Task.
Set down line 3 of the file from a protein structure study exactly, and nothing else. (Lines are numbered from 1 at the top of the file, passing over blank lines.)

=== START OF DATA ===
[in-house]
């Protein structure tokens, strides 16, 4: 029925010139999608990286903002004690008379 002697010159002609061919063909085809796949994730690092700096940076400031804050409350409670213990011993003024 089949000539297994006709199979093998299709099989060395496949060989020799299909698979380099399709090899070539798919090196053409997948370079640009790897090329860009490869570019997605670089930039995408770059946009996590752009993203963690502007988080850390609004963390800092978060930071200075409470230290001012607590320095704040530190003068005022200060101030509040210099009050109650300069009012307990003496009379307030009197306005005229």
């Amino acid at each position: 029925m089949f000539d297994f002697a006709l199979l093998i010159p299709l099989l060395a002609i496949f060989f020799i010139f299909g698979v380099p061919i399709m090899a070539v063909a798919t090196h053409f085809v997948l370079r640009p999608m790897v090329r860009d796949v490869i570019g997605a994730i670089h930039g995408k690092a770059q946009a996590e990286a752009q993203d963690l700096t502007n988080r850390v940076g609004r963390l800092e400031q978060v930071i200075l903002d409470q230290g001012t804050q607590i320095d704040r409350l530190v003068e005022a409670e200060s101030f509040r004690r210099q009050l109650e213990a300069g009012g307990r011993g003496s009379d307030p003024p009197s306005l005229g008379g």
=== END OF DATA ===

């Amino acid at each position: 029925m089949f000539d297994f002697a006709l199979l093998i010159p299709l099989l060395a002609i496949f060989f020799i010139f299909g698979v380099p061919i399709m090899a070539v063909a798919t090196h053409f085809v997948l370079r640009p999608m790897v090329r860009d796949v490869i570019g997605a994730i670089h930039g995408k690092a770059q946009a996590e990286a752009q993203d963690l700096t502007n988080r850390v940076g609004r963390l800092e400031q978060v930071i200075l903002d409470q230290g001012t804050q607590i320095d704040r409350l530190v003068e005022a409670e200060s101030f509040r004690r210099q009050l109650e213990a300069g009012g307990r011993g003496s009379d307030p003024p009197s306005l005229g008379g």